UNITED NATIONS - The U.N. humanitarian chief appealed Wednesday for urgently needed funding to prevent wide-scale hunger in the Horn of Africa after another failed rainy season.
Mark Lowcock said he would release $45 million from the U.N.’s emergency fund to help avert a humanitarian crisis in Somalia, Ethiopia and Kenya, but that about $700 million more is needed this year to prevent another famine like Somalia saw in 2011, when a quarter of a million people died.
Of the allocated funds, $30 million is for Somalia, $10 million for Ethiopia and $5 million is for Kenya.
“I’m particularly worried about Somalia, where by the end of the year, we think there could be 5.4 million people in dire straits, 2.2 million of whom could be in a really acute situation,” Lowcock told a small group of reporters. “I don’t think the world wants to tolerate another famine in Somalia.”
Severe drought in Somalia is putting more than two million people at risk of starvation and forcing thousands out of villages and into a relief camp outside the capital. The United Nations has called for emergency aid to help those in need, including nearly a million Somali children facing hunger.
Tens of thousands of people seeking assistance have arrived in Mogadishu during the past three weeks due to lack of water and food.
Among them is Jowharo Mohamed, a mother of four who is expecting her fifth. But the scars and swelling on her body are not from pregnancy or childbirth.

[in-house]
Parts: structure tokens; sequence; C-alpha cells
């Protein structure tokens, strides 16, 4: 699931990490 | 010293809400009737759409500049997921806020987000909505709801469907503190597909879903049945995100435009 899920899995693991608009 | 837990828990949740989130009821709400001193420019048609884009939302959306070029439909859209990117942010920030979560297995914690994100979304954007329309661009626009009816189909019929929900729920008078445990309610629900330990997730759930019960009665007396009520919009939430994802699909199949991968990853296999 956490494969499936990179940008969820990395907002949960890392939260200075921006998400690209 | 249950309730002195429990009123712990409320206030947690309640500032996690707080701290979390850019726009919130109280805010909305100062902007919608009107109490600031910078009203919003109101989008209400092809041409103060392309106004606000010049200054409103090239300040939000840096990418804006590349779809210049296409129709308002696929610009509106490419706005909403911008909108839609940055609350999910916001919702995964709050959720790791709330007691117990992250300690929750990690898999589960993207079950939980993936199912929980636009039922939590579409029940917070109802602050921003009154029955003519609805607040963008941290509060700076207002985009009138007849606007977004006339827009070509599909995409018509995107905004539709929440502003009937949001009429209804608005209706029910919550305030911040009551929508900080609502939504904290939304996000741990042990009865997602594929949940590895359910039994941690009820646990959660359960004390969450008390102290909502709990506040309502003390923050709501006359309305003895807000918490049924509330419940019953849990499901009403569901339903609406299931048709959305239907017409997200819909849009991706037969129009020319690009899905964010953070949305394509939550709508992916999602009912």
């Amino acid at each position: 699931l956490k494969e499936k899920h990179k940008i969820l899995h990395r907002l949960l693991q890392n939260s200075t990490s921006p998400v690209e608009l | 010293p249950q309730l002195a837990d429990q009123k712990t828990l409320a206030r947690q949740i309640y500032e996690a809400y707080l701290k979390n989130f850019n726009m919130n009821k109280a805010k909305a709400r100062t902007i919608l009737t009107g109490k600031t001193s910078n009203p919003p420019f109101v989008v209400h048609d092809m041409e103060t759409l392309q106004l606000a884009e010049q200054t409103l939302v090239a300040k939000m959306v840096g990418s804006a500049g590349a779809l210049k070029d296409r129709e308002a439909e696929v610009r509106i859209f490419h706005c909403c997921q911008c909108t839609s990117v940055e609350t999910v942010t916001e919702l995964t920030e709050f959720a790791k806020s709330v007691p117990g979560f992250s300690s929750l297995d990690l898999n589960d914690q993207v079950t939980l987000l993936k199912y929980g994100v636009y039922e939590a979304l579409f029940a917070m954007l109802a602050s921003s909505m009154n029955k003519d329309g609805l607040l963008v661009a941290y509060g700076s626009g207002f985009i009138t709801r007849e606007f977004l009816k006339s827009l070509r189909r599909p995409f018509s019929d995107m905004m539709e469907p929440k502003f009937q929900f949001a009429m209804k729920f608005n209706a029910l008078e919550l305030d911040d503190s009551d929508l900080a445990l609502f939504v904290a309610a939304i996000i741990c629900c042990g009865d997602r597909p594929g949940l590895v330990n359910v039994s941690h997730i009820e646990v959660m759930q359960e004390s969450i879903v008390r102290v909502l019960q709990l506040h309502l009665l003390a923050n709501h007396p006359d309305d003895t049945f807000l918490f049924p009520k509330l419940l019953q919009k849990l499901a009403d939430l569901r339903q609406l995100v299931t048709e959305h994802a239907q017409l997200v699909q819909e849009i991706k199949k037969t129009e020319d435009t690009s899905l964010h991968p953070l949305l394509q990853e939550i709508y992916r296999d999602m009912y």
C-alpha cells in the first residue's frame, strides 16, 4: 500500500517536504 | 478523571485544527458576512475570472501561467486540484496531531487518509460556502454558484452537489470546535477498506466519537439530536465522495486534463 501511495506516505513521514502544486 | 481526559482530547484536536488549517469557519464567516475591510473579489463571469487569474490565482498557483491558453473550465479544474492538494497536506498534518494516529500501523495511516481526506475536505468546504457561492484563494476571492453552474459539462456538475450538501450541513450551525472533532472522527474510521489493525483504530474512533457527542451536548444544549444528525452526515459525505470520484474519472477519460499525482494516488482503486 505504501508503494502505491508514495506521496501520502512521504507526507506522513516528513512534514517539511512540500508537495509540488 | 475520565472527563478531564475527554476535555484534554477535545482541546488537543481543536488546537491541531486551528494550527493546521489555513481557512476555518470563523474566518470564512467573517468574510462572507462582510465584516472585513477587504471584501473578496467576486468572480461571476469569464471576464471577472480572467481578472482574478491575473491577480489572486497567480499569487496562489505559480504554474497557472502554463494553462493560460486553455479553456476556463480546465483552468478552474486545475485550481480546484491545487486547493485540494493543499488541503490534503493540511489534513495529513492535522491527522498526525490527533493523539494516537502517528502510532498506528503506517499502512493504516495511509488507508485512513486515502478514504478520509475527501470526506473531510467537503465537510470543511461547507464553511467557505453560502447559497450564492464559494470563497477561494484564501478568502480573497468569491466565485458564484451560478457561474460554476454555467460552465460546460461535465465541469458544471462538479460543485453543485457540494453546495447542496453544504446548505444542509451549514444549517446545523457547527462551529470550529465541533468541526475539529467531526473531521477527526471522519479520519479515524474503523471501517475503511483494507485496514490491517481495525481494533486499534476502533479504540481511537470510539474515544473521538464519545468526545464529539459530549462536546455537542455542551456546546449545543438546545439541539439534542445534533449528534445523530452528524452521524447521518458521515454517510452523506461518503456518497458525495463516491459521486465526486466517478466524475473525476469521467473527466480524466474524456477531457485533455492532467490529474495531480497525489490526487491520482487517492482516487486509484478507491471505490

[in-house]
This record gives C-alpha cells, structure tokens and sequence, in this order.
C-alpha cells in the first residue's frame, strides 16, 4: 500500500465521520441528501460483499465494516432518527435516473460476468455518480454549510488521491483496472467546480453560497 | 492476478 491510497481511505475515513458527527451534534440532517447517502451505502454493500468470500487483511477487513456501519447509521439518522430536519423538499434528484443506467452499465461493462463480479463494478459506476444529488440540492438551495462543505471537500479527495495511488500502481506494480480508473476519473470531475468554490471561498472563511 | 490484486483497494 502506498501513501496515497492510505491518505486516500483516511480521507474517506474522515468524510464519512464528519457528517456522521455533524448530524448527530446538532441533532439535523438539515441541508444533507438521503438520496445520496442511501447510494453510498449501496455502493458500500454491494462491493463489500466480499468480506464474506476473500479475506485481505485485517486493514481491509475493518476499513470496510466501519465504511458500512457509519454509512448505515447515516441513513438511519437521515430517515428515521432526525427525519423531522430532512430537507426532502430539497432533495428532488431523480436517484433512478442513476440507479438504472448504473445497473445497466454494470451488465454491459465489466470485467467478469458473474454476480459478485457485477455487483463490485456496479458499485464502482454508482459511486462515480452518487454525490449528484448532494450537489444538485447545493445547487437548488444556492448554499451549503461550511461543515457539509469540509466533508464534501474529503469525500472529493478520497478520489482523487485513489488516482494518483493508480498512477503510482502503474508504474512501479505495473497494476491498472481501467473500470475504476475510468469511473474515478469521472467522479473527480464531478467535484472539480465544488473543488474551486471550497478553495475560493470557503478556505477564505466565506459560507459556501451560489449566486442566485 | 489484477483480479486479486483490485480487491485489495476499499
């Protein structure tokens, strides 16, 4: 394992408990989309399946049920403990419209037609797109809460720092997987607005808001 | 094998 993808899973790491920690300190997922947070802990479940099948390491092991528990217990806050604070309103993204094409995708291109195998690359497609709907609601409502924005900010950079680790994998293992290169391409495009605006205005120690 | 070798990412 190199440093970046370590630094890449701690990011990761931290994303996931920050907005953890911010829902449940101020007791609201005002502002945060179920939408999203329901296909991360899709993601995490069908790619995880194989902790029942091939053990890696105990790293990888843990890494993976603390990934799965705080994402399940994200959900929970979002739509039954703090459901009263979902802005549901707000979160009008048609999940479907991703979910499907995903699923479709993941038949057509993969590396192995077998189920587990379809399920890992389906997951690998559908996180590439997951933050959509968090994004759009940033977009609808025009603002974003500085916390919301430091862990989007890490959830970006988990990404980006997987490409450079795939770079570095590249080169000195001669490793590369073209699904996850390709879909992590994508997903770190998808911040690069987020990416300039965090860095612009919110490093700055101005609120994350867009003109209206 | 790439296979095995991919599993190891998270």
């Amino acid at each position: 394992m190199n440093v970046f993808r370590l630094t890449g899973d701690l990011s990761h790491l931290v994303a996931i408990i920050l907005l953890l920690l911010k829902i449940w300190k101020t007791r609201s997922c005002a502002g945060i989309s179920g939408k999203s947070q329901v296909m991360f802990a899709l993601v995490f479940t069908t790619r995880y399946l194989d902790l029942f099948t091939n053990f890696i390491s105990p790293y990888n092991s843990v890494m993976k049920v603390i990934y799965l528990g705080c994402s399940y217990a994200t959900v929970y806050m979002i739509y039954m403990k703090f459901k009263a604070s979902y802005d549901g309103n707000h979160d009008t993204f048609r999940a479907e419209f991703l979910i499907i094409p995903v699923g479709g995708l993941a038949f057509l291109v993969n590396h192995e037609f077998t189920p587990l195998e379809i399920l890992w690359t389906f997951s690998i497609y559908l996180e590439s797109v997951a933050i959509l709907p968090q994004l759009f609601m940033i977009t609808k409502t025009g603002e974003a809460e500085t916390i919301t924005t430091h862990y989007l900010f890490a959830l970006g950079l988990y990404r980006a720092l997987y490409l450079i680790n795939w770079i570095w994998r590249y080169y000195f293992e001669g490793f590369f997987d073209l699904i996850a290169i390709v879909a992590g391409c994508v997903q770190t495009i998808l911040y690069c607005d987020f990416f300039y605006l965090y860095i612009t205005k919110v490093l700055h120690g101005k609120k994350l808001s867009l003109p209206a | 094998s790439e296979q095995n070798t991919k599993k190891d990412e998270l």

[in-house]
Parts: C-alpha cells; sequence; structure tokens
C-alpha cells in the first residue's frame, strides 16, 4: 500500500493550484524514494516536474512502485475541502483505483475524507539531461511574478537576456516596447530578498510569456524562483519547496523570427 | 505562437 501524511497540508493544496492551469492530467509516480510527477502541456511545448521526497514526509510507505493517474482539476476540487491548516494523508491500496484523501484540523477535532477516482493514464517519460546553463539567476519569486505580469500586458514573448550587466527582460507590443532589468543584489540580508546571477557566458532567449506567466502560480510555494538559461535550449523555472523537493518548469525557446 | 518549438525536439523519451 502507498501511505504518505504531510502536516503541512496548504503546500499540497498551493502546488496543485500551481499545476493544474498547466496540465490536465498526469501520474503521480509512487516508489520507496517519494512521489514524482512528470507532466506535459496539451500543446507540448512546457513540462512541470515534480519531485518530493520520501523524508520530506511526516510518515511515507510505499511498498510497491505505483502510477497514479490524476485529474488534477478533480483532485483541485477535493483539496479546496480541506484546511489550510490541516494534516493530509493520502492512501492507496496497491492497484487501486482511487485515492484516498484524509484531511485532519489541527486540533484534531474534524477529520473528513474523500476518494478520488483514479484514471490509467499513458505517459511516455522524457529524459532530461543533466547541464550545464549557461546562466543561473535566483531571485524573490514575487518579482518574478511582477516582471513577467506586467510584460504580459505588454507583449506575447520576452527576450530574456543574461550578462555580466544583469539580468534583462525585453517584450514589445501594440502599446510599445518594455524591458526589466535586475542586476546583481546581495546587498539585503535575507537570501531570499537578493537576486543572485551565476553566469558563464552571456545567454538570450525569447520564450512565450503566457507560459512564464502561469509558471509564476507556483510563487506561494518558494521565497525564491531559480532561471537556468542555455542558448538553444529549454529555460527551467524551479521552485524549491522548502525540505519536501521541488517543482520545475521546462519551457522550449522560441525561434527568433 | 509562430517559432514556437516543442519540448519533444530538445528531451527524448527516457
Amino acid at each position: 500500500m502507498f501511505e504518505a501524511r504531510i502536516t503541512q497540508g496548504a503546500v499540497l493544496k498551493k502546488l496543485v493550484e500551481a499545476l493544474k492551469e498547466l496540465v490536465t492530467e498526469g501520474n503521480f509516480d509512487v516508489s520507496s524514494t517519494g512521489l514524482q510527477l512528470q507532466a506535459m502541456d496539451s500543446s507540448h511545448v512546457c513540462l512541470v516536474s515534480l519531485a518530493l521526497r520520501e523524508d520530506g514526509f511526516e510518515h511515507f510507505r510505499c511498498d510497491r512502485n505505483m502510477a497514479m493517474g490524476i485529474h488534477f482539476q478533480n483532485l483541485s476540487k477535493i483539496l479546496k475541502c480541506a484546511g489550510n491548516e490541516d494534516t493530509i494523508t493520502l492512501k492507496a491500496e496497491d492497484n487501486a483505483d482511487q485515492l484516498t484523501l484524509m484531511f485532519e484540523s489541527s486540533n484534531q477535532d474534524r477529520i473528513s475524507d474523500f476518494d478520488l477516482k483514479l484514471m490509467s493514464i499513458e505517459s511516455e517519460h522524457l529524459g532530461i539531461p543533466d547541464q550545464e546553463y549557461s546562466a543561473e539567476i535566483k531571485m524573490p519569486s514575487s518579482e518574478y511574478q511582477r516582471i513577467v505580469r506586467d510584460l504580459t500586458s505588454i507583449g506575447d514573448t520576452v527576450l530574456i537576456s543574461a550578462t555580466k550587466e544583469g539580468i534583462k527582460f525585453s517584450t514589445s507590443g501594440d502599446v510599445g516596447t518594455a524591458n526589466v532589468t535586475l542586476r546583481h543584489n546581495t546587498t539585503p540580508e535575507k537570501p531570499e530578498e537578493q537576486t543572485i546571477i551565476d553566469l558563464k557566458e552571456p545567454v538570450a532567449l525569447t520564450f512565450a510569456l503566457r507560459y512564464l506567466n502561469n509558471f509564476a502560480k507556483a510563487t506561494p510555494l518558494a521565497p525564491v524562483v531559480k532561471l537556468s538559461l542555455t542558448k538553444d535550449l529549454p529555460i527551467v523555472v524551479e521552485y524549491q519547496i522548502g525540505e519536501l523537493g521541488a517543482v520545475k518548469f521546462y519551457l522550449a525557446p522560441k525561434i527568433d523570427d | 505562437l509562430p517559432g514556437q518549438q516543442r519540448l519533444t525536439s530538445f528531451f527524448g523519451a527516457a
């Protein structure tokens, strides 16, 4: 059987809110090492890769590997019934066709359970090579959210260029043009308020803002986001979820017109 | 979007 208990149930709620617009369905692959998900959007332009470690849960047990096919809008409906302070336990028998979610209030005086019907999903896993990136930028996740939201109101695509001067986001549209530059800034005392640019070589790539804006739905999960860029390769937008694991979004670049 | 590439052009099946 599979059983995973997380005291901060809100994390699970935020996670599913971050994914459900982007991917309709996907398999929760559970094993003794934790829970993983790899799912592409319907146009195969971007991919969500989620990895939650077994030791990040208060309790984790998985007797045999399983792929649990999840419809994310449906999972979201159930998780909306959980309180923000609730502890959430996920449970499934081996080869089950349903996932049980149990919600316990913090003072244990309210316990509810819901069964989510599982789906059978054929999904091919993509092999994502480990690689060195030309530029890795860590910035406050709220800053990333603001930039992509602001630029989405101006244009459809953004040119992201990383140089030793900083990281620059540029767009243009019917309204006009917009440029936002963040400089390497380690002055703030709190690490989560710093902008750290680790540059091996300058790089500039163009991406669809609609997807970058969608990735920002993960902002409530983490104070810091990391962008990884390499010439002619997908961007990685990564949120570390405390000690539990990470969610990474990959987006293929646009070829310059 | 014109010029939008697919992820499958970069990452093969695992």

Severe droughts complicated by conflict caused famines in Somalia in 1992 and 2011, but the country was able to avoid another famine two years ago, after four consecutive failed rains pushed the country to the brink again.
“In 2017, we saw the problem coming, and there was a faster response. And that’s what we need to do again this year,” Lowcock said. “Let me be clear, if there is no response, there will be huge loss of life.”
He said there is plenty of evidence that shows how acting early to avert full-blown crises saves lives, reduces suffering and dramatically cuts response costs.
Lowcock noted that severe drought and other serious weather events, such as the cyclones that hit southern Africa in March and April, used to strike maybe once a decade. But now because of global warming, they are becoming more frequent.